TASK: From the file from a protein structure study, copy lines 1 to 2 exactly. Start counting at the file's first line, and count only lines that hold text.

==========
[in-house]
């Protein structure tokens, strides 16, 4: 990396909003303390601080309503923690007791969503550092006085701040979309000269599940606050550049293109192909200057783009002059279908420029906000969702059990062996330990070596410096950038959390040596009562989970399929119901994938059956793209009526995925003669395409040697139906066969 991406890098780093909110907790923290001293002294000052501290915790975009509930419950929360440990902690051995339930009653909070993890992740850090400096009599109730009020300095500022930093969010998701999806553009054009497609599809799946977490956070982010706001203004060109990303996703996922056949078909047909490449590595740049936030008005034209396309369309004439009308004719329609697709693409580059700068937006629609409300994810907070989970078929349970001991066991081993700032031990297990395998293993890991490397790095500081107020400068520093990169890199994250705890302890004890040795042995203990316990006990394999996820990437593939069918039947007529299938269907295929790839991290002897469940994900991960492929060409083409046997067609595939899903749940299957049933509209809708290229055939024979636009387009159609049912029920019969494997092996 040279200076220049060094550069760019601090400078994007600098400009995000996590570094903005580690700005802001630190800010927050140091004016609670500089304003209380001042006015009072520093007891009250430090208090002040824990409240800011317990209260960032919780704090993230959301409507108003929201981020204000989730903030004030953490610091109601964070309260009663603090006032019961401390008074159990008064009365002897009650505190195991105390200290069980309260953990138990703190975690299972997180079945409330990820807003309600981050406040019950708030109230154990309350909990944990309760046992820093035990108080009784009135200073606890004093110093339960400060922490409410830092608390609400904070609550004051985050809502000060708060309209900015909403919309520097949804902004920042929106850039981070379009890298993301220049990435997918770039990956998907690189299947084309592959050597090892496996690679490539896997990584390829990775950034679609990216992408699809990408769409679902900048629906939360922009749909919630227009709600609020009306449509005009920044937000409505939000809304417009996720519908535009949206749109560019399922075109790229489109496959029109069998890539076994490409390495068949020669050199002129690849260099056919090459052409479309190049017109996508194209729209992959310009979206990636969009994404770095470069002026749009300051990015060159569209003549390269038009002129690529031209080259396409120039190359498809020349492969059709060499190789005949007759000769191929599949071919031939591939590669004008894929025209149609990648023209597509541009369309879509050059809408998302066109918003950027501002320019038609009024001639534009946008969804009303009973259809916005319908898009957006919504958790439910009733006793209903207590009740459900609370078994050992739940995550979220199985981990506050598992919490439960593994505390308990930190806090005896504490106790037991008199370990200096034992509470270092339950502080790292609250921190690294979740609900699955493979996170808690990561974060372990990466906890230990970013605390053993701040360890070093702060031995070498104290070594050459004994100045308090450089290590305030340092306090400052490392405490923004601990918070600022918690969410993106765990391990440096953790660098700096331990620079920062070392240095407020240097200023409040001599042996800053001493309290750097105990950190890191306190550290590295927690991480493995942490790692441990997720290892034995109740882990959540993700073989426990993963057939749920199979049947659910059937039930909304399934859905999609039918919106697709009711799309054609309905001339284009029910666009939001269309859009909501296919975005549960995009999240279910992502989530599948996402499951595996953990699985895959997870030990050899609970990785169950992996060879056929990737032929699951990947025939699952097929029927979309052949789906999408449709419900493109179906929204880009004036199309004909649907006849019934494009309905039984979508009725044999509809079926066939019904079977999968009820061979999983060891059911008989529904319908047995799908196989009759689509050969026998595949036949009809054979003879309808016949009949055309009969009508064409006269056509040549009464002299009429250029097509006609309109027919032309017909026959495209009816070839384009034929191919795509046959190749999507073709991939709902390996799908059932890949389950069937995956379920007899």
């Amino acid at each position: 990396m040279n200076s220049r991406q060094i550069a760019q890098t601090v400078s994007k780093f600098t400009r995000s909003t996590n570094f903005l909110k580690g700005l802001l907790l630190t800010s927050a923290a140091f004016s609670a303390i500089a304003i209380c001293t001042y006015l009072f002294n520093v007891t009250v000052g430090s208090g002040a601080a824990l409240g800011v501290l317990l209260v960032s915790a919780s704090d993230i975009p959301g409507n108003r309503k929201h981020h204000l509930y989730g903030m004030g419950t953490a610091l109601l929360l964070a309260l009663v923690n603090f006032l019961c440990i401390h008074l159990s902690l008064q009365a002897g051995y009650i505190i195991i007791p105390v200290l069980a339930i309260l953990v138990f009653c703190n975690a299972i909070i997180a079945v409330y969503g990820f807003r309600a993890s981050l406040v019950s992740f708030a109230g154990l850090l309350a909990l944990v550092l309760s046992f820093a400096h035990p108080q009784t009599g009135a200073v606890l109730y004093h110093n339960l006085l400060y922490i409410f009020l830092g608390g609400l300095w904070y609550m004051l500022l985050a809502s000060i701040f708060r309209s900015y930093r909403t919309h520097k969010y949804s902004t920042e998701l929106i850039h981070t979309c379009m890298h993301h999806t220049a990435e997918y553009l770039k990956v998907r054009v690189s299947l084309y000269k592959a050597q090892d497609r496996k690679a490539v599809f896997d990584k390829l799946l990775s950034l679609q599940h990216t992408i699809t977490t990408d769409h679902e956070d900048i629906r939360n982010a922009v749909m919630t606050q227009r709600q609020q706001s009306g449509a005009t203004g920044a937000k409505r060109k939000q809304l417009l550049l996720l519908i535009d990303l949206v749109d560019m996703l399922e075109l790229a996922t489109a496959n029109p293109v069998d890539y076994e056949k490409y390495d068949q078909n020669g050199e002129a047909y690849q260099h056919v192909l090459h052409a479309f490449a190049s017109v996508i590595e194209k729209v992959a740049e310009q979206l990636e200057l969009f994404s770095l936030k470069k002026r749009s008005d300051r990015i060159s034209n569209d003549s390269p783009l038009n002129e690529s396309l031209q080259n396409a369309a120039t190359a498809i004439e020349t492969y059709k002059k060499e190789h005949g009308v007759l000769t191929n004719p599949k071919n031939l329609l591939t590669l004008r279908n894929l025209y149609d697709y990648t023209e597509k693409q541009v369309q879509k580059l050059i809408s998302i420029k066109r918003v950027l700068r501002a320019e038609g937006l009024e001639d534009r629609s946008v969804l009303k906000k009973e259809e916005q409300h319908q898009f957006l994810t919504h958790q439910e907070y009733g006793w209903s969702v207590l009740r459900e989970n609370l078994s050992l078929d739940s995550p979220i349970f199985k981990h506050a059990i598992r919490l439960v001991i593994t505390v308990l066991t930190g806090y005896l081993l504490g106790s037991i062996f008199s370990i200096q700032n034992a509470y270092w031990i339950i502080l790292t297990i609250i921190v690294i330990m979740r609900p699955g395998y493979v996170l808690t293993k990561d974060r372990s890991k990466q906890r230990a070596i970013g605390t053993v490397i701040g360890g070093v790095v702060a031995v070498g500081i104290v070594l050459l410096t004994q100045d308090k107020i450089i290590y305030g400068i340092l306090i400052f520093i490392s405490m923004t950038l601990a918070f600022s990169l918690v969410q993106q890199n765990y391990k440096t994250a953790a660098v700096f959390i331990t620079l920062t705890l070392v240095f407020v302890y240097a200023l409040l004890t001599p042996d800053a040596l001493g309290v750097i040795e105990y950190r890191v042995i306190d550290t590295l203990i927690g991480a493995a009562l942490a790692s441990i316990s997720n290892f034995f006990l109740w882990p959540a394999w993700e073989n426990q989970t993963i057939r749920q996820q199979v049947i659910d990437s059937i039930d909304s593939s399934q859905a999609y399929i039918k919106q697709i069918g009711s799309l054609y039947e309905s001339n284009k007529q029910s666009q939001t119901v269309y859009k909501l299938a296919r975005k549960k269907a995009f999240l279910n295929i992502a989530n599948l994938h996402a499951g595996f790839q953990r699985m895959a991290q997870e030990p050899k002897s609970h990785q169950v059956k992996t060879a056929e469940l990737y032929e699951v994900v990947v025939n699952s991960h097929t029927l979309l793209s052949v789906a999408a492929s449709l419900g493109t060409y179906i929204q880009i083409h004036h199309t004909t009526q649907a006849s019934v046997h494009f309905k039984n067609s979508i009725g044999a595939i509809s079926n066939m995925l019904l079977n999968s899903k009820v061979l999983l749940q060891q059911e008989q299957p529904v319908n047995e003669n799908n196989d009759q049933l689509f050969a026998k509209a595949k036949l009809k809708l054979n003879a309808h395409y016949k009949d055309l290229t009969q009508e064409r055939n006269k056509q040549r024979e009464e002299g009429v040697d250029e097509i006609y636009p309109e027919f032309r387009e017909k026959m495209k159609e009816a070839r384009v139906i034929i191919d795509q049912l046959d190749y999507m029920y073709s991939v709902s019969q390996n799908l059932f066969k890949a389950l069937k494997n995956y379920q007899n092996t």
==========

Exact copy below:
[in-house]
């Protein structure tokens, strides 16, 4: 990396909003303390601080309503923690007791969503550092006085701040979309000269599940606050550049293109192909200057783009002059279908420029906000969702059990062996330990070596410096950038959390040596009562989970399929119901994938059956793209009526995925003669395409040697139906066969 991406890098780093909110907790923290001293002294000052501290915790975009509930419950929360440990902690051995339930009653909070993890992740850090400096009599109730009020300095500022930093969010998701999806553009054009497609599809799946977490956070982010706001203004060109990303996703996922056949078909047909490449590595740049936030008005034209396309369309004439009308004719329609697709693409580059700068937006629609409300994810907070989970078929349970001991066991081993700032031990297990395998293993890991490397790095500081107020400068520093990169890199994250705890302890004890040795042995203990316990006990394999996820990437593939069918039947007529299938269907295929790839991290002897469940994900991960492929060409083409046997067609595939899903749940299957049933509209809708290229055939024979636009387009159609049912029920019969494997092996 040279200076220049060094550069760019601090400078994007600098400009995000996590570094903005580690700005802001630190800010927050140091004016609670500089304003209380001042006015009072520093007891009250430090208090002040824990409240800011317990209260960032919780704090993230959301409507108003929201981020204000989730903030004030953490610091109601964070309260009663603090006032019961401390008074159990008064009365002897009650505190195991105390200290069980309260953990138990703190975690299972997180079945409330990820807003309600981050406040019950708030109230154990309350909990944990309760046992820093035990108080009784009135200073606890004093110093339960400060922490409410830092608390609400904070609550004051985050809502000060708060309209900015909403919309520097949804902004920042929106850039981070379009890298993301220049990435997918770039990956998907690189299947084309592959050597090892496996690679490539896997990584390829990775950034679609990216992408699809990408769409679902900048629906939360922009749909919630227009709600609020009306449509005009920044937000409505939000809304417009996720519908535009949206749109560019399922075109790229489109496959029109069998890539076994490409390495068949020669050199002129690849260099056919090459052409479309190049017109996508194209729209992959310009979206990636969009994404770095470069002026749009300051990015060159569209003549390269038009002129690529031209080259396409120039190359498809020349492969059709060499190789005949007759000769191929599949071919031939591939590669004008894929025209149609990648023209597509541009369309879509050059809408998302066109918003950027501002320019038609009024001639534009946008969804009303009973259809916005319908898009957006919504958790439910009733006793209903207590009740459900609370078994050992739940995550979220199985981990506050598992919490439960593994505390308990930190806090005896504490106790037991008199370990200096034992509470270092339950502080790292609250921190690294979740609900699955493979996170808690990561974060372990990466906890230990970013605390053993701040360890070093702060031995070498104290070594050459004994100045308090450089290590305030340092306090400052490392405490923004601990918070600022918690969410993106765990391990440096953790660098700096331990620079920062070392240095407020240097200023409040001599042996800053001493309290750097105990950190890191306190550290590295927690991480493995942490790692441990997720290892034995109740882990959540993700073989426990993963057939749920199979049947659910059937039930909304399934859905999609039918919106697709009711799309054609309905001339284009029910666009939001269309859009909501296919975005549960995009999240279910992502989530599948996402499951595996953990699985895959997870030990050899609970990785169950992996060879056929990737032929699951990947025939699952097929029927979309052949789906999408449709419900493109179906929204880009004036199309004909649907006849019934494009309905039984979508009725044999509809079926066939019904079977999968009820061979999983060891059911008989529904319908047995799908196989009759689509050969026998595949036949009809054979003879309808016949009949055309009969009508064409006269056509040549009464002299009429250029097509006609309109027919032309017909026959495209009816070839384009034929191919795509046959190749999507073709991939709902390996799908059932890949389950069937995956379920007899």